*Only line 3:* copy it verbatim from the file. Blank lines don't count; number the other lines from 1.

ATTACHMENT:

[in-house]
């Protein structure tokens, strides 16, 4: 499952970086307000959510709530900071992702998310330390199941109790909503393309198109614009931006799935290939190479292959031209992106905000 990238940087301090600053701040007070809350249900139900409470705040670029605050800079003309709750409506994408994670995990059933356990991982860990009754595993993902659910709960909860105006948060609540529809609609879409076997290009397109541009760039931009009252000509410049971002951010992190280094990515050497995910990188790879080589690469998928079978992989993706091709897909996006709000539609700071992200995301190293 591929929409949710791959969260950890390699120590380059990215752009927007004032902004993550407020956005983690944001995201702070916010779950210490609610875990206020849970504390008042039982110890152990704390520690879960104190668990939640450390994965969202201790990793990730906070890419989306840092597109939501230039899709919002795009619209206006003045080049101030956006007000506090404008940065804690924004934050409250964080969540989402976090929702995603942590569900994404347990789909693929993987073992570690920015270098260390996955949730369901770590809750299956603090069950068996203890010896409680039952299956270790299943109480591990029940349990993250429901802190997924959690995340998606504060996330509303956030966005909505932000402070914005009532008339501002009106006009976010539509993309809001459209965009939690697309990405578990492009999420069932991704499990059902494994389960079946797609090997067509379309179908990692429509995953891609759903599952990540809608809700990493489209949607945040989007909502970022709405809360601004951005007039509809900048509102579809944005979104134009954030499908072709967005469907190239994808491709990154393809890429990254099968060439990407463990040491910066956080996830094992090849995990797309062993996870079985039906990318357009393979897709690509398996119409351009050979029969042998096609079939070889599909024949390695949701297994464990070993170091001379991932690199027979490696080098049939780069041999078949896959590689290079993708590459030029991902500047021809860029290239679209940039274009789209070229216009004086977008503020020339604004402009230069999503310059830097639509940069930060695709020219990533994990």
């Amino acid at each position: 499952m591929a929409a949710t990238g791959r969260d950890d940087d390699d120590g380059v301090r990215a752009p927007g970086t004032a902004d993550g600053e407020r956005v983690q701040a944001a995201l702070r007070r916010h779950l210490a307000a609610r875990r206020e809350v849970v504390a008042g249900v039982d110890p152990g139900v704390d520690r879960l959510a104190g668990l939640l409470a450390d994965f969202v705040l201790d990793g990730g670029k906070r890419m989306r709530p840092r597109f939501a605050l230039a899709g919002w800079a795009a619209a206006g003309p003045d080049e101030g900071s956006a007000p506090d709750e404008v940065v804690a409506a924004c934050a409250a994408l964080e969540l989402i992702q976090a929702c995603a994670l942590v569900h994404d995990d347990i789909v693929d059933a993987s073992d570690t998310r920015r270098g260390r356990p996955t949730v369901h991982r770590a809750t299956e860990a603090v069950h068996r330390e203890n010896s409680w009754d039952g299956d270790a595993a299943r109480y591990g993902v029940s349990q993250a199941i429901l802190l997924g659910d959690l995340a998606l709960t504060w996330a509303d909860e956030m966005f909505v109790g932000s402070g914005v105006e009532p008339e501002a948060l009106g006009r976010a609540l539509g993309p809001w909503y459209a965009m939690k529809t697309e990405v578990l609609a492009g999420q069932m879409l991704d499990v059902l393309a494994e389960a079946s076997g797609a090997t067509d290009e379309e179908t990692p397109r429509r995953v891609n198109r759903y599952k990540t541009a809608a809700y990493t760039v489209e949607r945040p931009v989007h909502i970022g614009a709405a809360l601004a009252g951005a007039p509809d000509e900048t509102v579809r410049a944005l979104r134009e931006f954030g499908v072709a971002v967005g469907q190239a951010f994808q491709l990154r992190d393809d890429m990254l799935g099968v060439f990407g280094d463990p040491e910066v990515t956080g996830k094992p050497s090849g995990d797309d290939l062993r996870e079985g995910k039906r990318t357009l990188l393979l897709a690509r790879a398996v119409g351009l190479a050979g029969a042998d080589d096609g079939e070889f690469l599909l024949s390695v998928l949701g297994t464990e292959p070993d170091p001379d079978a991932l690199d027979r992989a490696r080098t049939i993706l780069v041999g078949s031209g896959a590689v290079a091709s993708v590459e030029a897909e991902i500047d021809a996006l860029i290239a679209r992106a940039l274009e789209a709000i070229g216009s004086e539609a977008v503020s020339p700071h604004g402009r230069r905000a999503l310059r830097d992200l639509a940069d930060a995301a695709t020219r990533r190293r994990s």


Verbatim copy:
């Amino acid at each position: 499952m591929a929409a949710t990238g791959r969260d950890d940087d390699d120590g380059v301090r990215a752009p927007g970086t004032a902004d993550g600053e407020r956005v983690q701040a944001a995201l702070r007070r916010h779950l210490a307000a609610r875990r206020e809350v849970v504390a008042g249900v039982d110890p152990g139900v704390d520690r879960l959510a104190g668990l939640l409470a450390d994965f969202v705040l201790d990793g990730g670029k906070r890419m989306r709530p840092r597109f939501a605050l230039a899709g919002w800079a795009a619209a206006g003309p003045d080049e101030g900071s956006a007000p506090d709750e404008v940065v804690a409506a924004c934050a409250a994408l964080e969540l989402i992702q976090a929702c995603a994670l942590v569900h994404d995990d347990i789909v693929d059933a993987s073992d570690t998310r920015r270098g260390r356990p996955t949730v369901h991982r770590a809750t299956e860990a603090v069950h068996r330390e203890n010896s409680w009754d039952g299956d270790a595993a299943r109480y591990g993902v029940s349990q993250a199941i429901l802190l997924g659910d959690l995340a998606l709960t504060w996330a509303d909860e956030m966005f909505v109790g932000s402070g914005v105006e009532p008339e501002a948060l009106g006009r976010a609540l539509g993309p809001w909503y459209a965009m939690k529809t697309e990405v578990l609609a492009g999420q069932m879409l991704d499990v059902l393309a494994e389960a079946s076997g797609a090997t067509d290009e379309e179908t990692p397109r429509r995953v891609n198109r759903y599952k990540t541009a809608a809700y990493t760039v489209e949607r945040p931009v989007h909502i970022g614009a709405a809360l601004a009252g951005a007039p509809d000509e900048t509102v579809r410049a944005l979104r134009e931006f954030g499908v072709a971002v967005g469907q190239a951010f994808q491709l990154r992190d393809d890429m990254l799935g099968v060439f990407g280094d463990p040491e910066v990515t956080g996830k094992p050497s090849g995990d797309d290939l062993r996870e079985g995910k039906r990318t357009l990188l393979l897709a690509r790879a398996v119409g351009l190479a050979g029969a042998d080589d096609g079939e070889f690469l599909l024949s390695v998928l949701g297994t464990e292959p070993d170091p001379d079978a991932l690199d027979r992989a490696r080098t049939i993706l780069v041999g078949s031209g896959a590689v290079a091709s993708v590459e030029a897909e991902i500047d021809a996006l860029i290239a679209r992106a940039l274009e789209a709000i070229g216009s004086e539609a977008v503020s020339p700071h604004g402009r230069r905000a999503l310059r830097d992200l639509a940069d930060a995301a695709t020219r990533r190293r994990s």